“Level 16” was one of those films I could not wait to watch. Written and directed by Danishka Esterhazy, it offers a grim look into the closed and highly strict boarding school where two students discover the true intention of that institution and its plan for the girls after they succeed their long-awaited level 16.
As there’s a lot to talk about “Level 16” that has already been reviewed for Let The Movie Move Us, I am sure you will have a desire to dig deep after reading the interview with Danishka Esterhazy who gladly agreed to provide an insight into the world of “Level 16”, and more importantly how it all started.
MOVIEMOVESME: How was the idea born to write and direct “Level 16”?
Danishka Esterhazy: I am a huge fan of science fiction. But it is a genre that, until recently, has not had many female-driven stories. So I wanted to write a great dystopian story about young women. I wrote the first draft of the script right after I graduated from film school in 2006. But when I tried to get Level 16 financed – there was no interest from financers. It took over 10 years to raise the money. I thought that Level 16 would be my first feature film but it ended up being my third.
MOVIEMOVESME: 10 years is a long time. Why did it take so long to bring it to the screen?
Danishka Esterhazy: I think the film industry (investors and broadcasters and distributors) have for many years misunderstood the genre. I was told again and again that science fiction fans are all young white men. But the genre community (fans of science fiction and horror and fantasy) are very diverse. There have always been women fans. There are fans of all ages and ethnicities. There is an appetite for more diverse storytelling. The gatekeepers, for a very long time, did not understand this. But I think that attitude, those misconceptions, are finally changing.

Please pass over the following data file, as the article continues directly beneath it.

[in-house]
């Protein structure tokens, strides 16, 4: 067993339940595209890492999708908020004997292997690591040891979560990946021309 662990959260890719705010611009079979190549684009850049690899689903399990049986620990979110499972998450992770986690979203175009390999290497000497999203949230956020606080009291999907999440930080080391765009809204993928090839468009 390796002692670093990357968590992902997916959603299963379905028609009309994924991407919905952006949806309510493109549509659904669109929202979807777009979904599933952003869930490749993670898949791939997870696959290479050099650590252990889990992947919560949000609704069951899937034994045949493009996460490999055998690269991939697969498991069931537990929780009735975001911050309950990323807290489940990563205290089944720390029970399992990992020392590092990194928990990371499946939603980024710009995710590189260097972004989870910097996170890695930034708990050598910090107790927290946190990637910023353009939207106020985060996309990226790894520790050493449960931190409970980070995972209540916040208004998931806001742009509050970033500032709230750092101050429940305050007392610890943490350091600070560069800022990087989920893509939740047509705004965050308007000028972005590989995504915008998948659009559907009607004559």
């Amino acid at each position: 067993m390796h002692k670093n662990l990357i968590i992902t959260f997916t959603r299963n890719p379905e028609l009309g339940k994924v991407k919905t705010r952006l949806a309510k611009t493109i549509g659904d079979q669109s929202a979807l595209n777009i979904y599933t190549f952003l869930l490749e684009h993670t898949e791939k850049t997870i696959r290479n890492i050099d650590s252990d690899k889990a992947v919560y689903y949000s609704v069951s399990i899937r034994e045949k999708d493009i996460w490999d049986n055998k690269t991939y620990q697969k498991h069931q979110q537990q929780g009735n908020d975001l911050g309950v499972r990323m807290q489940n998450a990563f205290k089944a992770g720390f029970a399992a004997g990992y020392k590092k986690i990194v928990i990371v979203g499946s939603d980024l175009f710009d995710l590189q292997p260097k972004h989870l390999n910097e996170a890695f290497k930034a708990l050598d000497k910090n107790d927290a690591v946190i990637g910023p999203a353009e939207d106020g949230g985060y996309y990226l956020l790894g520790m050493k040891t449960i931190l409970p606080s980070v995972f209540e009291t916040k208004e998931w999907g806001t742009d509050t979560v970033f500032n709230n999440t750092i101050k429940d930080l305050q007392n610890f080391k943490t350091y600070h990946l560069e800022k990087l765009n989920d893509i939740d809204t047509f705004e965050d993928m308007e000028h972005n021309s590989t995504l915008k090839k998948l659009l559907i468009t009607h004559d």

MOVIEMOVESME. How challenging was it to develop the story through your script? Can you reveal the type of research you had to do for it?
Danishka Esterhazy: One of my inspirations for the Vestalis Academy was the Lowood Institution for orphan girls from Charlotte Brontë’s novel Jane Eyre. I wanted to create a world that had many of the same elements as a grim Victorian orphanage. I read a number of “etiquette manuals” from the 1840s to the 1950s to create the rules of the Vestalis Academy.Those guides that were written to teach young women comportment and feminine graces. Their emphasis on docility and obedience is obviously historical but also felt chillingly relevant. Our modern society still encourages young women to be sweet and beautiful above all else. We need more Viviens and Sophias – brave young women – to challenge those values.
MOVIEMOVESME: Another interesting fact is that you have created characters that needed to know everything about feminine virtues but could not read at all. What was the reason behind it?
As part of my research, I wrote an extensive backstory for Miro, Brixil and Vestalis. I imagined what difficulties they would face to create a hidden institution – how they would have to interact with the local authorities and local criminals. And I imagined how they would maximize their investment. Where they would spend money — and where they would not. The first obvious cutbacks would be teachers. There would be no financial benefit to teaching the girls to read. And illiteracy helps to keep the captives ignorant. Less critical. Less likely to ask questions.
MOVIEMOVESME: The cast was amazing and the performances were also very strong. Can you talk about the casting process?
Danishka Esterhazy: I love my cast. I wrote the part of Miss Brixil for Sara Canning. And I have been a fan of Peter Outerbridge and Sheila McCarthy for a long time. But all the other cast members were new to me. Katie Douglas, Celina Martin – all of the actors — are amazing. It took a lot of searching – and a great casting director (Jonathan Oliveira) to find the right actors.
MOVIEMOVESME: What do you think is the moral of the story? As a viewer, we can take many things from it, how about you? What’s your major takeaway from “Level 16”?
Danishka Esterhazy: Level 16 is a story about how powerful young women can be when they come together and support one another. There are so many barriers that make it difficult for women to succeed in this society. But when we support one another we can break down those barriers. I hope Level 16 will inspire some future Viviens and Sophias to smash the patriarchy.